Presentation Authors: Jim Shen*, Nora Ruel, Mitchell Bassett, Brian Blair, Alexander Cantrell, Kevin Chan, Clayton Lau, Jonathan Yamzon, Ali Zhumkhawala, Bertram Yuh, Duarte, CA
Introduction: A minority of patients undergoing trimodality therapy for bladder cancer will go on to require salvage cystectomy. We report the outcomes in a small cohort of open and minimally invasive salvage cystectomies with both incontinent and continent urinary diversions.
Methods: From April 1998 to October 2013, 16 cystectomies were performed on patients with a known history of bladder cancer treated with both chemotherapy and radiation therapy. Demographics, pathology, complications, and outcomes data were collected by chart review. The Kaplan-Meier method was used to calculate metastasis-free and overall survival. The log-rank test was used to compare survival curves.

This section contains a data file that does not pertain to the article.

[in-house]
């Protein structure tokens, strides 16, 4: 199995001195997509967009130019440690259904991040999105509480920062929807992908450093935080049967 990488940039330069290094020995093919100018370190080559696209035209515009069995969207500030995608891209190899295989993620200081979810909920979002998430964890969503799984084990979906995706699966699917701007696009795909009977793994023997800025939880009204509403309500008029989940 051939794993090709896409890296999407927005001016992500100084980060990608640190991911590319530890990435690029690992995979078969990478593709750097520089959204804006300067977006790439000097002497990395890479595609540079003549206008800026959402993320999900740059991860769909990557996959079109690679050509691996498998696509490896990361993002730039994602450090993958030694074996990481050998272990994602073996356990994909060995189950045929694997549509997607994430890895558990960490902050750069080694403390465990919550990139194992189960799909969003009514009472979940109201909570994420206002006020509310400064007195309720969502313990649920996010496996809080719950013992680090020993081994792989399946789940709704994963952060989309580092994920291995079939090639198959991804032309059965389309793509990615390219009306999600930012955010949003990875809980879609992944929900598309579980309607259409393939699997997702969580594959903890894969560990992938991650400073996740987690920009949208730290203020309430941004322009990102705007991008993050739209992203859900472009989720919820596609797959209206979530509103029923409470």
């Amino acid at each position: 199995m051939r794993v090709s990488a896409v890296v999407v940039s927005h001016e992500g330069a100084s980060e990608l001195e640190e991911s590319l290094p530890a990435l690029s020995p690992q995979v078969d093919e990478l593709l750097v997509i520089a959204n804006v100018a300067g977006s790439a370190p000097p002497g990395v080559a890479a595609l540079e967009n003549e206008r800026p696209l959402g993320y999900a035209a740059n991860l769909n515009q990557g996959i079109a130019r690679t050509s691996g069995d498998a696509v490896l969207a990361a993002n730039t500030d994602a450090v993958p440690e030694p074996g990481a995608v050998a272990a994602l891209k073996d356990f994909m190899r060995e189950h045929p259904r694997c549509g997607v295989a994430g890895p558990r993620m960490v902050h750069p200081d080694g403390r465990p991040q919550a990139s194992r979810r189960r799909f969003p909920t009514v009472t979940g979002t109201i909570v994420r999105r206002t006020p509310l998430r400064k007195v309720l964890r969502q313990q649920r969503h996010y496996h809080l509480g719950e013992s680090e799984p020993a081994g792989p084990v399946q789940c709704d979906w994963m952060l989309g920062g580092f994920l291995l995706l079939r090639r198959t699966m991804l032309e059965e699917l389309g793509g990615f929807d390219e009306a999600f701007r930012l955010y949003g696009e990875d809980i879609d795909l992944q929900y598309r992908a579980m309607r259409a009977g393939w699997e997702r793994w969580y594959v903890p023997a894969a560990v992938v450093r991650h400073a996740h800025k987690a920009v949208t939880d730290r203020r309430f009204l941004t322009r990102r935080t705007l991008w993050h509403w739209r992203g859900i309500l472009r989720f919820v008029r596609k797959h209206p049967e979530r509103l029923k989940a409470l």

Results: Cystectomy was done for locally recurrent disease in 15 patients and refractory hematuria in one patient. Median age was 75.5 years. Median BMI was 23.6 kg/m2. Median Charlson comorbidity index was 6. 10 of 16 cystectomies were started via a minimally invasive approach (8 robotic, 2 laparoscopic). One robotic and one laparoscopic cystectomy was converted to open. In patients who had lymphadenectomy, median nodal yield was 13 (IQR 6-30). 11 patients had ileal conduit urinary diversion and 5 had continent diversion (4 Indiana pouch, 1 Studer neobladder). Median estimated blood loss was 500 mL and 9 patients required intraoperative blood transfusion. At 90 days after surgery, 5 patients developed a Clavien-Dindo complication grade â‰¥3 (1 mortality). Median hospital stay was 11 days. Five patients developed distant metastasis at a median of 13.3 months after surgery. Median overall survival was 31.4 months (95% CI 4.2-96.8). Patients who had cisplatin-based chemotherapy experienced longer overall survival than those who had non cisplatin-based chemotherapy (67.9 vs. 16.3 months, p=0.03).
Conclusions: Although salvage cystectomy is a morbid surgery, a subset of patients experienced significant metastasis-free and overall survival. Robotic approaches and continent urinary diversions are feasible. Additional study is needed to guide management in this rarely studied patient population.